BEIRUT: Hours ahead of the release of official election results Monday, hundreds of demonstrators descended on the Interior Ministry in Beirut to voice their opposition to the electoral loss of an independent candidate in unclear circumstances. Not just expressing support for LiBaladi candidate Joumana Salloum Haddad, protesters criticized Interior Minister Nouhad Machnouk, who heads the ministry in charge of implementing and overseeing the elections and who was successful in his own race for a seat in Parliament.
“I’m here because it’s rigged, the elections are f---ing rigged, the guy who’s supervising the elections is running,” protester Rami Shamaa told The Daily Star. “I’m here for the whole thing, I’m here because I’m pissed off,” he added.
Machnouk Monday evening announced that Haddad, who had been projected to win by many parties and news organizations Sunday, lost to Free Patriotic Movement candidate Antoine Pano. He said that the demands of Haddad and protesters were based on the results of some “electoral machines, which are not an official source.”
Machnouk added that his ministry had nothing to do with counting the ballots and that complainants should be addressed to the electoral registry committee.
Haddad meanwhile noted she did not accuse anybody of “stealing” her seat, but wanted “a recount because it’s very weird all the competing lists said on TV that LiBaladi has won two seats and then today we got one. Something went wrong somewhere.”
The issue, according to Kilna Watani (All for the Nation), revolves around election delegates reportedly being removed from a room where ballots were being counted at Beirut’s Forum du Beyrouth Sunday, due to an unspecified “technical error.”
Kilna Watani representatives have said they were let back in roughly 20 minutes later, and that the voting projections began changing out of their favor in the hours afterward.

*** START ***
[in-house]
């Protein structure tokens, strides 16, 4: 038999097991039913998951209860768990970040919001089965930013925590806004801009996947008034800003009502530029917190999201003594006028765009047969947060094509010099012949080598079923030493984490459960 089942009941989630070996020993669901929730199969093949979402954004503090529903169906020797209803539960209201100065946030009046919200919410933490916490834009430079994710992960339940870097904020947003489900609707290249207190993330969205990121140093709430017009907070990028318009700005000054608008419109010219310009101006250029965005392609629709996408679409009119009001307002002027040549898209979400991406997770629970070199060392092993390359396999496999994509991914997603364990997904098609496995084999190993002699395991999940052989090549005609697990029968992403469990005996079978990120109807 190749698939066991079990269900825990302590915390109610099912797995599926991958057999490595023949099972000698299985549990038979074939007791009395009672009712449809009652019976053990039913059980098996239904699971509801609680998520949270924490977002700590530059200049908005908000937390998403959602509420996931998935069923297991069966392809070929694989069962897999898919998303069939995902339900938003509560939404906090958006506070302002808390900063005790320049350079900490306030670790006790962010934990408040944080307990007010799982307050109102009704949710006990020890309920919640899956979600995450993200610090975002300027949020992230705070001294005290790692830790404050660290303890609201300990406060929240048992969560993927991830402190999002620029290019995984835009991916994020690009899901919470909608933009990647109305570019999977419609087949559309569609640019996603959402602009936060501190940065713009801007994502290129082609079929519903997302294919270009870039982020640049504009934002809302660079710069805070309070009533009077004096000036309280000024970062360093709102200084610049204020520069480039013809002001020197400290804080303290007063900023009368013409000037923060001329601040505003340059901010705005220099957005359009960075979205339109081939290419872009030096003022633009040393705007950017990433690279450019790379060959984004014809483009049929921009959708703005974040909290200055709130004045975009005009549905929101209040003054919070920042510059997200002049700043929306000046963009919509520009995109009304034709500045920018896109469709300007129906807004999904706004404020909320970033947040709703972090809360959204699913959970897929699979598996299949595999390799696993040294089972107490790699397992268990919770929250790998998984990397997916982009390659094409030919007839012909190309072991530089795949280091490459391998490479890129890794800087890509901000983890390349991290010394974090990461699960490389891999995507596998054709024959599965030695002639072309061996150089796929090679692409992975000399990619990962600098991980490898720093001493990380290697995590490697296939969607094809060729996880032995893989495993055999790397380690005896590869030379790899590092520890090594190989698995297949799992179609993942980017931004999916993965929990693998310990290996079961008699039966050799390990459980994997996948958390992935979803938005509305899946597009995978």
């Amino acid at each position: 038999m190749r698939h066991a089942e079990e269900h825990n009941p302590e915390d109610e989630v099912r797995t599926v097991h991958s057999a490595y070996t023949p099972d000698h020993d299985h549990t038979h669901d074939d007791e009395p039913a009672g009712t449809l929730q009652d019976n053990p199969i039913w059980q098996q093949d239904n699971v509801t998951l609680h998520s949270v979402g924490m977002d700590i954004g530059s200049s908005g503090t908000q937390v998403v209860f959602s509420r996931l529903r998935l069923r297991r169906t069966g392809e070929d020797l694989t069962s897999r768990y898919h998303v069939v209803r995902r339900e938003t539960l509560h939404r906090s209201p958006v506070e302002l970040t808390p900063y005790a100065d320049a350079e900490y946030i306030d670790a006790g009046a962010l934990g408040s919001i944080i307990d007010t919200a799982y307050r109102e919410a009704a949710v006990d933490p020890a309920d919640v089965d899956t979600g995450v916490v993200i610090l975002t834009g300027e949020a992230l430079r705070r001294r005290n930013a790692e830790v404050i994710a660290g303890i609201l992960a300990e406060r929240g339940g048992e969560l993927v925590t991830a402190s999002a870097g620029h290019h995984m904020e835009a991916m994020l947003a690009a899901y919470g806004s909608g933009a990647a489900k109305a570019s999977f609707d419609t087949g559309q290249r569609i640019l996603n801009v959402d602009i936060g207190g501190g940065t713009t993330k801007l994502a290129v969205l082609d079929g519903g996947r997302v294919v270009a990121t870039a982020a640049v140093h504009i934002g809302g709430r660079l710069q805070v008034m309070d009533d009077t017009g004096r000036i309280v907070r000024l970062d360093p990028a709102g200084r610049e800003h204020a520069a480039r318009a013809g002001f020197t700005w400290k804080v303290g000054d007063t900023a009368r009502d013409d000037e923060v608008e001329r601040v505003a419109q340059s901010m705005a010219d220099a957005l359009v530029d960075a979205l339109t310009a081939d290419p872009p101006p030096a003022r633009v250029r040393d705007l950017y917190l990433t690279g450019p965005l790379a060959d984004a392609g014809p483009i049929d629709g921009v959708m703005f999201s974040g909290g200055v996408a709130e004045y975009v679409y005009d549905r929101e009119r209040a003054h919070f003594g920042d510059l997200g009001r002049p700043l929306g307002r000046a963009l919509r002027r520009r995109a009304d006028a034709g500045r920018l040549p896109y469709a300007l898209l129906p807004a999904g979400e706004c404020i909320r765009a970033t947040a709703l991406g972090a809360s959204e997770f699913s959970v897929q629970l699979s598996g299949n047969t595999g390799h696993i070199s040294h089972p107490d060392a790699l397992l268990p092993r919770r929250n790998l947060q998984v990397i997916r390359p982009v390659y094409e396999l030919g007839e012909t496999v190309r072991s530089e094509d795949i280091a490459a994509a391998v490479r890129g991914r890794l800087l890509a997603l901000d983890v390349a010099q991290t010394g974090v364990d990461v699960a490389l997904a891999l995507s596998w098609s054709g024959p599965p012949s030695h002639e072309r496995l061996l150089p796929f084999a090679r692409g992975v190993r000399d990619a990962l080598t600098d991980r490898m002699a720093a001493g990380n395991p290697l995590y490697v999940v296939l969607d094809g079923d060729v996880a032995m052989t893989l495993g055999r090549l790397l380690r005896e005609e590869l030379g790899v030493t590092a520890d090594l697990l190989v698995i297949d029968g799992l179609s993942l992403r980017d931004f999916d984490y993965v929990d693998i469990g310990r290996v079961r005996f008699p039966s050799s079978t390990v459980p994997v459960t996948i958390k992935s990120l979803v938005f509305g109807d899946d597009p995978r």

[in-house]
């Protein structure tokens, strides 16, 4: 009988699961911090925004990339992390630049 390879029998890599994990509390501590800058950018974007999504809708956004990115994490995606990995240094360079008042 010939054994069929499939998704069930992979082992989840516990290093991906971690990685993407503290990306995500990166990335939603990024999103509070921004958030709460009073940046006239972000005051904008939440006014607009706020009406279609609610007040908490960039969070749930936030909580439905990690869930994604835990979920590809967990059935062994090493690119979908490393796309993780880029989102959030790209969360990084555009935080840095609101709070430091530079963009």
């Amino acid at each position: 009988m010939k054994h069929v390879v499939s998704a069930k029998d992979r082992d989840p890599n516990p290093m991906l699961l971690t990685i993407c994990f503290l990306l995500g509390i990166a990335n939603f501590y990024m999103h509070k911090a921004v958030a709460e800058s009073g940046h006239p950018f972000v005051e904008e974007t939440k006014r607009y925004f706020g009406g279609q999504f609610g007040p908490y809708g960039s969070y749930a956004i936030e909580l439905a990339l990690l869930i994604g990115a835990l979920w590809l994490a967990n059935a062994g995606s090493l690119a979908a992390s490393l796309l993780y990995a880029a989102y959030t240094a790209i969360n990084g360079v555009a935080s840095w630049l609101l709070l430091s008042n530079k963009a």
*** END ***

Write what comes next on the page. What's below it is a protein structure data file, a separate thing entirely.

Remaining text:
“We requested a recount of the vote in Beirut I and other districts where they haven’t been transparent enough,” Haddad told The Daily Star. “We have now one confirmed MP in Parliament, my colleague [Paula Yacoubian], and we will keep on pushing until we achieve the justice we deserve,” she said.
Yacoubian is set to be the only MP from the independent Kilna Watani group, representing the Sabaa Party.
“I wanted to have Haddad in Parliament because it’s one more seat,” Shamaa said at the protest.
“But it’s the whole system I’m protesting. We have to be a much stronger civil society. If they cheat on 20 percent of the votes we need to be 50 percent stronger. There should be a million people here, but we’re just a thousand.”
After Machnouk’s announcement of the final results Monday night, protesters remained in front of the ministry, with Haddad herself showing up twice and delivering speeches in which she thanked supporters and called for recounts in Beirut I and in the Chouf-Aley district, also for alleged lack of transparency. Some had expected civil society candidates to win at least one seat in Chouf-Aley.
“Congratulations on the [fourth parliamentary] extension,” one protester’s sign ironically read.
Sunday’s elections were the first in nine years due to MPs having extended their terms three times due to security concerns.
Protesters’ multiple grievances were exemplified by their wide-ranging chants. They included “Kilna Watani” and “Joumana in, in, Machnouk out, out,” but were also punctuated by the 2015 garbage crisis era slogans of “revolution,” and “the people demand the fall of the regime.” Clearly, many of the protesters felt the same disgust and mistrust with the government as they did during the garbage crisis.
After the popular street movement largely fizzled out, a large segment has now directed its frustrations at the failure to effect change through Sunday’s elections. “I’m here today not primarily in defense of Haddad, but more generally for all the breaches of law that occurred during Election Day yesterday,” protester Youmna Mroueh said.
Over 7,300 electoral complaints were filed with the Interior Ministry Sunday. Machnouk has played down irregularities, calling the elections a “democratic celebration.”
But protesters like Hussein Chouri ridiculed that idea. “I believe the government stole the vote and I’m not surprised or shocked,” he said.